Life is getting longer but it is still too short.
For a good part of my life I have been an expat, working and living with my family in developing countries. It’s easier than most people imagine. If you can afford it, you get good schooling and decent healthcare and Jakarta’s shopping malls are more stylish than those of Berlin or Vienna. My first posting was in Indonesia, where we stayed five years before moving to Kenya. Both are emerging economies, now considered “middle-income”; decade-long investments in education have borne fruit and created a sizeable and vibrant talent pool among the youth, and the mobile revolution has progressed dramatically so that almost everyone now owns a cell phone. Not all is rosy though. Poverty remains widespread and visible—especially if you venture outside of expat circles—and crime can also be a big concern.
The biggest difference, however, between developed and developing worlds is the likelihood of being confronted with death. When you move to a poorer country, death becomes suddenly more present, almost a feature of every day “life.” In any single year people close to you will experience the loss of a family member or friend. In turn, this may explain why people are so focused on the short-term. For the poor, saving for the future does not make much sense if they feel that the main aim is to survive until tomorrow.
This notwithstanding, it’s useful to remind ourselves that our generation, collectively, has made impressive gains. For most of history, humans only lived until ages 30-40, and very few were lucky enough to make it beyond. Advances in public health—especially vaccines, penicillin, basic sanitation, hand washing, and malaria prevention—have reduced lethal diseases and underpinned the dramatic decline in child mortality. As a result, most of us today can expect to live a long life: 72 years on average. Advanced economies remain better off on that metric (80 years), but many non-advanced countries are catching up—especially in Asia and Latin America. Longer life expectancy together with lower fertility means that the global demographic outlook is fundamentally changing. The population “pyramid” is morphing into a “barrel,” while many countries must now deal with the challenge of aging.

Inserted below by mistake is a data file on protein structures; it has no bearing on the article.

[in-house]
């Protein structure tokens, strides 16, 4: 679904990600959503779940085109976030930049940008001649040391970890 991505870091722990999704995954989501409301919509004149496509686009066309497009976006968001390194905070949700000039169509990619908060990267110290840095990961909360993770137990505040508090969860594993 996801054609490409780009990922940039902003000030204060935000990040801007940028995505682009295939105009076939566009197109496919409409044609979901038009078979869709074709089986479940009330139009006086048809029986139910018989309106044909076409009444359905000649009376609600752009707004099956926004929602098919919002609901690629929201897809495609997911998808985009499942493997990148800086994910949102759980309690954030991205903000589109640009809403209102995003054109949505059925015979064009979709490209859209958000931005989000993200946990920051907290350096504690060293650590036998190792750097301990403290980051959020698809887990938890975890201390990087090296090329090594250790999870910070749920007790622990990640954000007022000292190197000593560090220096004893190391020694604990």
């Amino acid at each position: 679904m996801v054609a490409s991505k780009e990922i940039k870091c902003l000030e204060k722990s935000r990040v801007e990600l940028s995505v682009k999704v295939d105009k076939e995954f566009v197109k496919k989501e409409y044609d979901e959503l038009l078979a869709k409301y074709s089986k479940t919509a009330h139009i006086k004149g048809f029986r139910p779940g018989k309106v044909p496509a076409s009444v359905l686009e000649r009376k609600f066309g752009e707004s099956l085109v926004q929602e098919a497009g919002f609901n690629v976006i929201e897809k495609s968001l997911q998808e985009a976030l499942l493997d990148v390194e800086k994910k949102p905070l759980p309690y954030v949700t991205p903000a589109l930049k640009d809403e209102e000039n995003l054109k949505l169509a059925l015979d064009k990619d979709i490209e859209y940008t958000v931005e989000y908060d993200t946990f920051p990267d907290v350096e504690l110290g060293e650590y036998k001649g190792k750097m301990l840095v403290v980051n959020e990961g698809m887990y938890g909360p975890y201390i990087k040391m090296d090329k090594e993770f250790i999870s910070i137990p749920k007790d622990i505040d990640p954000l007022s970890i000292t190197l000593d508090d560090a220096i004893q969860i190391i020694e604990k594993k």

Still, the grief of losing a friend or family member is universal, and people are typically not prepared for this painful experience. This high degree of unpreparedness has important implications for families and societies, including the management of inheritance. One in seven Germans is fighting over inheritance, often due to the fear of addressing this taboo subject earlier.
With colleagues, I have developed a tool which approaches this difficult topic in a somewhat playful manner. The app—www.population.io—lets you calculate your personal life expectancy with three characteristics: your current age, your home country, and your gender. Please don’t use it if you are superstitious! This is a purely statistical exercise and assumes that you are living an average lifestyle.
My case looks as follows: As a 44 year old male world citizen, I can expect to live until June 2048. By virtue of being German I gain an extra 5.5 years (to December 2053), and since I now live in Austria I can in fact hope to celebrate, in May 2054, the 100th anniversary of Germany’s first World Cup victory in 1954 (where Germany also beat Austria in the semifinals, 6-1). Not everyone may be as fortunate. If I was a citizen of the Democratic Republic of Congo, I would lose 13 “statistical” years (see Figure 1) and a full 15 if I were Russian (by the way, Russian women are faring better, they are projected to live six years longer than their peers in DRC).
I take away two main thoughts from this statistical exercise. First, even though many countries created better living conditions for their citizens, living a long, healthy, and prosperous life is never guaranteed. Unfortunately, development can also go backwards. Second, even if you are a healthy citizen from a rich part of the world, the chances of dying earlier than planned are not negligible. In my case, there is about a 2-3 percent chance that I will die in the next 10 years. Concretely, when my class reunion convenes 10 years from now one of us is likely to be missing.
Economists like to say that “time is money,” but most of us are incredibly wasteful of this most precious currency. So, don’t wait for tomorrow for the joys in life. Enjoy your parents, grandparents, and children. Even though life is getting longer in most places, it’s still too short.
This blog builds on a TED talk held in November 2014 at TEDx Vienna. Previous posts on this topic include How your birthday reveals global demographic shifts and All about my age … and Why I’m Much Older than I Thought I was.